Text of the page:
Thursday, August 26, 2010

How do you...

... Pick A Main Character?

As I've discussed in previous "How do you..." posts, before my fingers ever touch the keyboard to type the first page of a novel, I have already created character spreadsheets and given them awesome names (full of awesomeness, obviously). That means I know exactly who I'm going to be writing in, right?

Uh, not so much.

There's been this lovely new trend in publishing lately and that it to have multiple main characters. So while I may start writing in one perspective, I might realize that we are missing something completely without another voice. So I guess the more truthful answer to my question is yes, I know who ONE of my MCs is going to be but the rest is up in the air.

For my current WIP out in the hands of betas, the story is told in alternating perspective between Blake (the female protagonist with all the paranormal stuff happening to her) and Aiden (the male protagonist trying to figure out what the heck is happening to Blake). Now besides the fact that I get to write in two separate voices so it's like writing two different novels at once (and keeps my attention better), when I first starting writing this novel I realized it needed Aiden's voice.

The reason why?

Blake's not a very likable gal. I mean, she's alright but she's not in a very good place when the novel starts out. So I decided to add in another voice that will showcase the good in her. By adding in this second male voice, the story ended up expanding and was enriched by his voice. Also, because the paranormal elements aren't directly happening to him, Aiden's perspective really helps to ground the novel in reality.

All of a sudden my novel went from one voice to two and that opened up a word of possibility for me.

So what about you? Do you know how many MCs you'll have and who they are before you start writing? Or do you jot down a bunch of characters, give them all a test run and then find the right one? Have you ever finished a novel only to realize it's in the wrong person's POV?


  1. Linger is the first that comes to my mind - It was told in 4 perspectives - Sam, Grace, Isabel, and Cole. Isabel and Cole are not particularly likeable characters, but their perspective really adds depth to the book. Plus they give you a break from the protagonists.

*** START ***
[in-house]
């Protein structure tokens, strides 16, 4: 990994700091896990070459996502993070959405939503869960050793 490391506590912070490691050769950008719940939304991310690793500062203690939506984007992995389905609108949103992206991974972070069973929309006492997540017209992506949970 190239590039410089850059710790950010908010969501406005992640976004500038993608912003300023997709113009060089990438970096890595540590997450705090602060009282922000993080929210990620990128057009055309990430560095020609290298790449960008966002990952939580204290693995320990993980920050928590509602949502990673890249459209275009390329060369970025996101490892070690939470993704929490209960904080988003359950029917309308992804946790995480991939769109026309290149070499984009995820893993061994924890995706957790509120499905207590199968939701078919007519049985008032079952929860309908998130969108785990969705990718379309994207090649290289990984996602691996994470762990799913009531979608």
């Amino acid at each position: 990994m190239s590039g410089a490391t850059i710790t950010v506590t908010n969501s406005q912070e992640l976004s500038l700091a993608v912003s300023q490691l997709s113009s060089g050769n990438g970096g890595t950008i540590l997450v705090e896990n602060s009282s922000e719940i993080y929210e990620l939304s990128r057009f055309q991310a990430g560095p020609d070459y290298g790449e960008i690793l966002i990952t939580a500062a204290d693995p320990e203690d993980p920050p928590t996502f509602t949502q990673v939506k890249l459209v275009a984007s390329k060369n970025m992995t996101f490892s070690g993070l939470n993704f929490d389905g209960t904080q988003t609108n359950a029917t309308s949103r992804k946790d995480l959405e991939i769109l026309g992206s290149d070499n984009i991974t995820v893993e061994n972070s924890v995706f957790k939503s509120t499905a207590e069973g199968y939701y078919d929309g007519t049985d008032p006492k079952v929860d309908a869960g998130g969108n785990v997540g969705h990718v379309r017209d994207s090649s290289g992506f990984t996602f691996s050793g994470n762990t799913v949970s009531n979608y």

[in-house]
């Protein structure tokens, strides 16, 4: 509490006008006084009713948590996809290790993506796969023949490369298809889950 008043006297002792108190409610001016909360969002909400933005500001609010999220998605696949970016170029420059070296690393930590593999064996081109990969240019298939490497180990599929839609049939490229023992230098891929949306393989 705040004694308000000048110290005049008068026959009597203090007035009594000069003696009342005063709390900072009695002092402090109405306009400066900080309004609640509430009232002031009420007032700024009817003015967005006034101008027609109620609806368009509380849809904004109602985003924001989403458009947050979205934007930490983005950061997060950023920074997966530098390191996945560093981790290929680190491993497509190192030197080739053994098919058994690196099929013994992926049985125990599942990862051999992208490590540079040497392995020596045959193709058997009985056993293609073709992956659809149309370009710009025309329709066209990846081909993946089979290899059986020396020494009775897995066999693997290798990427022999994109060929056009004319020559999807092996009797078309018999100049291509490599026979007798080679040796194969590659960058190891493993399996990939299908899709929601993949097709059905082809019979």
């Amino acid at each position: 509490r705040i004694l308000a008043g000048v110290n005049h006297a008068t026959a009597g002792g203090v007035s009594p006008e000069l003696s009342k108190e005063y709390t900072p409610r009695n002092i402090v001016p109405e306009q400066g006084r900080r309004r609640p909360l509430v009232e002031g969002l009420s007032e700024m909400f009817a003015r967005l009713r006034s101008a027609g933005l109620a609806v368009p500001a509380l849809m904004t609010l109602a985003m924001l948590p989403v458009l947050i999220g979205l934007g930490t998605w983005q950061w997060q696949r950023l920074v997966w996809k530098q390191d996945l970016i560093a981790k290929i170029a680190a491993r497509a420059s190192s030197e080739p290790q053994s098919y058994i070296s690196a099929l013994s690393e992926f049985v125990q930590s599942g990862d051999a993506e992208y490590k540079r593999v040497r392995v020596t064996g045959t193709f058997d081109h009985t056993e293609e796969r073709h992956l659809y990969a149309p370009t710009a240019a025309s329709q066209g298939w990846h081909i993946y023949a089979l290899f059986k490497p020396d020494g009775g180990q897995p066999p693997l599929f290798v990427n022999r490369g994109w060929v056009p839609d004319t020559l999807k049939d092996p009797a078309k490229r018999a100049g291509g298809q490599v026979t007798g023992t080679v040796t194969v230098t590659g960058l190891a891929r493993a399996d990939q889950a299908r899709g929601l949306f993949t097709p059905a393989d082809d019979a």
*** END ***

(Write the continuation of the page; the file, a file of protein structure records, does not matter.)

2. I like books with multiple protagonists if it is done well, particularly with Jodi Picoults books. And yes, I have finished a novel and realized I hated my main character and it should be told from her older sister's perspective instead.

  3. Well, I tend to write in the first-person POV, so I always focused the narrative around one character, anyway. But maybe this also has something to do with the way I brainstorm. Usually, I'll get a kernel of an idea, then start thinking of the characters while I'm trying to figure out possible plots. Mostly, I just wonder, "Who does this situation suck for the most?"

    From there, I usually have my POV character. :)

    Of course, I have sort of been thinking about adding an extra POV character in my next novel. I have to admit, I'm a little freaked out by it.

  4. Danielle, that really stinks! It would kill me to have to rewrite an entire book in someone else's POV. I bet that once you did though, it became a stronger novel.

    Feliza, I say go for it! I loved writing in two perspectives. Like I said in the post, it sort of spoiled me because it felt like i was writing two novels at once. By the end of the chapter, I'd grow tired with a voice and got to switch to someone else for a little while. I'm just sad my next novel is only in one POV (though I love this POV so not TOO upset)!

  5. Alison, I haven't read Linger yet (my copy just shipped form Amazon like yesterday...) but I know I loved that Shiver had two POVs. It made for a much interesting read!


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